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Hi.

What are the simplest examples to have in mind of non-isomorphic smooth (complex) algebraic curves with isomorphic jacobian variety?

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2 Answers 2

up vote 5 down vote accepted

It is not easy to give equations of non-isomorphic Riemann surfaces whose Jacobians are isomorphic as (unpolarized) Abelian varieties.

Some explicit examples can be found in the paper by Everett W. Howe Infinite Families of Pairs of Curves Over $\mathbb{Q}$ with Isomorphic Jacobians, J. London Math. Soc. (2005) 72 (2), 327-350.

A preprint version of the paper is also available in the arXiv website, see http://arxiv.org/abs/math.AG/0304471. In Section 8 you can find the examples you are looking for.

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Thanks Francesco! But this does not exactly answers to the question: what are the SIMPLEST examples... But one can also argue that the question is not rigourously stated, I agree. –  BadaBing Apr 24 '13 at 12:44
    
You are welcome. Right, it is not clear what "simplest" should mean in this case. At any rate, in Howe's paper there are examples given by pairs of genus $2$ curves, which is of course the lowest possible genus. In this sense, such examples might be considered "simple". –  Francesco Polizzi Apr 24 '13 at 12:50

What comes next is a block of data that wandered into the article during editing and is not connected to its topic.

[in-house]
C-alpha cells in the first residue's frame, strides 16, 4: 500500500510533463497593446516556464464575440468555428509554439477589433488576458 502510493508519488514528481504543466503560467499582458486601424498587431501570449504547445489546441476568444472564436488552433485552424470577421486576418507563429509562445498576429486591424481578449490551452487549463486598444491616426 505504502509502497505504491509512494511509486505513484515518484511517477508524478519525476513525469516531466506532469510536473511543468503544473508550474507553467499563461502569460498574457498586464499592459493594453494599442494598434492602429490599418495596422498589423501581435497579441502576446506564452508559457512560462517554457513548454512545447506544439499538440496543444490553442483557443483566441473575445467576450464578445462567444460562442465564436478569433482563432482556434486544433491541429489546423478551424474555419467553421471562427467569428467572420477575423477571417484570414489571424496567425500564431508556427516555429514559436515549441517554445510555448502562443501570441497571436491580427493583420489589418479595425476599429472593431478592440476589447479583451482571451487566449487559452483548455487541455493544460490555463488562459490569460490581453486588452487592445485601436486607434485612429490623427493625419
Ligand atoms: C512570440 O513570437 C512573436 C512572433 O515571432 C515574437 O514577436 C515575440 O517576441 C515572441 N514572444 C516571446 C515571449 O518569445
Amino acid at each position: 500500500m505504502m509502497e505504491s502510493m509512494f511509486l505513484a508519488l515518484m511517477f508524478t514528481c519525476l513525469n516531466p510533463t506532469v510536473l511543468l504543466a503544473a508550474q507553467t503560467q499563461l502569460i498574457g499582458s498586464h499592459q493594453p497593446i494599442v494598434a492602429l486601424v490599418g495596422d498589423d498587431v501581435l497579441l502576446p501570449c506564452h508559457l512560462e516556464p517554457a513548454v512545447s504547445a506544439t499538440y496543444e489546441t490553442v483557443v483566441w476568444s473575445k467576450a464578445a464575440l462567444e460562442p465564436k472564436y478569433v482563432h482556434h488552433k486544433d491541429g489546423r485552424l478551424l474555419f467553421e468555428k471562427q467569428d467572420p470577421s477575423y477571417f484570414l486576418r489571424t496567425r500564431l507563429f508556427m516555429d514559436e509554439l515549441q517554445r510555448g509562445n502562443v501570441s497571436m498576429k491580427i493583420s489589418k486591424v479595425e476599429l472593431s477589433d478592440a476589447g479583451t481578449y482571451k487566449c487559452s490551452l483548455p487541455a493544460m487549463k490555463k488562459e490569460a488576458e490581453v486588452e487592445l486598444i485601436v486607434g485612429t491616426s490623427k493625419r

Slightly tangential -- the following paper of Bjorn Poonen offers some interesting computational perspectives on curves of genus at least $2$ which is as Francesco mentions, the lowest possible genus where such examples exist. This seems like it might be relevant.

http://www-math.mit.edu/~poonen/papers/ants2.pdf

I think the following is an interesting question to ask over a fixed number field $K$: Can one make tables of genus $2$ curves over $K$ ordered in some lexicographic fashion by the invariants? Perhaps the curves would be modelled by singular plane curves $y^2 = f(x)$ where $f$ has degree $5$ or $6$. The first pair $(X,Y)$ with isomorphic Jacobian variety to occur in this table might satisfy the request that the pair $(X,Y)$ be the "simplest" such pair to be defined over $K$.

Poonen notes that not every not every hyperelliptic curve has a model of the form $y^2 = f(x)$ over $k$ a field, because the quotient of the curve by its hyperelliptic involution might be a twist of $\mathbb{P}^1$ i.e. birational over $k$ to a conic in $\mathbb{P}^2$ without a $k$-rational point. However when $g$ is even, it seems to turn out (I'm not sure why) that the $k$-form of $\mathbb{P}^1$ has a $k$-point and the hyperelliptic curve has a model $y^2 = f(x)$, so for $g = 2$ we should be okay.

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